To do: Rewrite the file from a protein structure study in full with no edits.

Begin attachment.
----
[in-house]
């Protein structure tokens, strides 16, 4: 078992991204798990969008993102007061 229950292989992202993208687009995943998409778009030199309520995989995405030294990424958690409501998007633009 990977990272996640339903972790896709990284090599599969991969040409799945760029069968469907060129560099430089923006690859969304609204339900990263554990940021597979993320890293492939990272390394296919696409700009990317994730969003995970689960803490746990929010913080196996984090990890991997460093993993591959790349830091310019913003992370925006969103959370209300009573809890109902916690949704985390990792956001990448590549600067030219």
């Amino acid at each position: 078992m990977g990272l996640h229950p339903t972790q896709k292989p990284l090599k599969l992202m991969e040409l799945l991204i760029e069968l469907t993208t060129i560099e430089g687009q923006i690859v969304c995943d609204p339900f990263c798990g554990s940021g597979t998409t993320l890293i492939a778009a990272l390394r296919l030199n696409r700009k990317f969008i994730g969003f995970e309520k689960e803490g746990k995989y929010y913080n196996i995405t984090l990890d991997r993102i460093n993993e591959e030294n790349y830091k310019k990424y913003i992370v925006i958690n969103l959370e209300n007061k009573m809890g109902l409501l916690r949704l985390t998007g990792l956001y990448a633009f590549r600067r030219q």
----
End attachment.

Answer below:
[in-house]
């Protein structure tokens, strides 16, 4: 078992991204798990969008993102007061 229950292989992202993208687009995943998409778009030199309520995989995405030294990424958690409501998007633009 990977990272996640339903972790896709990284090599599969991969040409799945760029069968469907060129560099430089923006690859969304609204339900990263554990940021597979993320890293492939990272390394296919696409700009990317994730969003995970689960803490746990929010913080196996984090990890991997460093993993591959790349830091310019913003992370925006969103959370209300009573809890109902916690949704985390990792956001990448590549600067030219």
């Amino acid at each position: 078992m990977g990272l996640h229950p339903t972790q896709k292989p990284l090599k599969l992202m991969e040409l799945l991204i760029e069968l469907t993208t060129i560099e430089g687009q923006i690859v969304c995943d609204p339900f990263c798990g554990s940021g597979t998409t993320l890293i492939a778009a990272l390394r296919l030199n696409r700009k990317f969008i994730g969003f995970e309520k689960e803490g746990k995989y929010y913080n196996i995405t984090l990890d991997r993102i460093n993993e591959e030294n790349y830091k310019k990424y913003i992370v925006i958690n969103l959370e209300n007061k009573m809890g109902l409501l916690r949704l985390t998007g990792l956001y990448a633009f590549r600067r030219q």